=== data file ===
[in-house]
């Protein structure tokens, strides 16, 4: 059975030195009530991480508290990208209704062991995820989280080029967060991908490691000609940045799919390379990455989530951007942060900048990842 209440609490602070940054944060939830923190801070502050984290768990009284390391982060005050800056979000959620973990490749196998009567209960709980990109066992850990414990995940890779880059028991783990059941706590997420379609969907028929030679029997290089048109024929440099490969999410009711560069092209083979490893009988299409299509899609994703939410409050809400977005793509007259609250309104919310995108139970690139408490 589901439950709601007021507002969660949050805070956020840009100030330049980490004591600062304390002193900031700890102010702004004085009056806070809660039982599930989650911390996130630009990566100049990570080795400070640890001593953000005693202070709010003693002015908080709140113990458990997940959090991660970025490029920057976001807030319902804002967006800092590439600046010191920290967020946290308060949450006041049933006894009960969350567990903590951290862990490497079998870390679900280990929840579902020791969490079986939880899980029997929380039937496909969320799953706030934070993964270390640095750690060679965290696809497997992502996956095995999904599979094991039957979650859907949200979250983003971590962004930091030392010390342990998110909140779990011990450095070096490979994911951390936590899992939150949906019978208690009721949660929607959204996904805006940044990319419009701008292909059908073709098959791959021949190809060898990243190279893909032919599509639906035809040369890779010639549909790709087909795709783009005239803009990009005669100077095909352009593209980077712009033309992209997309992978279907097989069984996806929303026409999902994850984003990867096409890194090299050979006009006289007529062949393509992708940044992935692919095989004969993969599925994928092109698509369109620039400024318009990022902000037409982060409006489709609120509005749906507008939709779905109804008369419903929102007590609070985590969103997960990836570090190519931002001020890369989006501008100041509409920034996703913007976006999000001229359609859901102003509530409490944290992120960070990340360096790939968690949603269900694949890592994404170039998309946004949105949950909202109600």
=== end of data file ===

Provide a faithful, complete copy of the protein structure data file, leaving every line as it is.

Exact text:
[in-house]
């Protein structure tokens, strides 16, 4: 059975030195009530991480508290990208209704062991995820989280080029967060991908490691000609940045799919390379990455989530951007942060900048990842 209440609490602070940054944060939830923190801070502050984290768990009284390391982060005050800056979000959620973990490749196998009567209960709980990109066992850990414990995940890779880059028991783990059941706590997420379609969907028929030679029997290089048109024929440099490969999410009711560069092209083979490893009988299409299509899609994703939410409050809400977005793509007259609250309104919310995108139970690139408490 589901439950709601007021507002969660949050805070956020840009100030330049980490004591600062304390002193900031700890102010702004004085009056806070809660039982599930989650911390996130630009990566100049990570080795400070640890001593953000005693202070709010003693002015908080709140113990458990997940959090991660970025490029920057976001807030319902804002967006800092590439600046010191920290967020946290308060949450006041049933006894009960969350567990903590951290862990490497079998870390679900280990929840579902020791969490079986939880899980029997929380039937496909969320799953706030934070993964270390640095750690060679965290696809497997992502996956095995999904599979094991039957979650859907949200979250983003971590962004930091030392010390342990998110909140779990011990450095070096490979994911951390936590899992939150949906019978208690009721949660929607959204996904805006940044990319419009701008292909059908073709098959791959021949190809060898990243190279893909032919599509639906035809040369890779010639549909790709087909795709783009005239803009990009005669100077095909352009593209980077712009033309992209997309992978279907097989069984996806929303026409999902994850984003990867096409890194090299050979006009006289007529062949393509992708940044992935692919095989004969993969599925994928092109698509369109620039400024318009990022902000037409982060409006489709609120509005749906507008939709779905109804008369419903929102007590609070985590969103997960990836570090190519931002001020890369989006501008100041509409920034996703913007976006999000001229359609859901102003509530409490944290992120960070990340360096790939968690949603269900694949890592994404170039998309946004949105949950909202109600």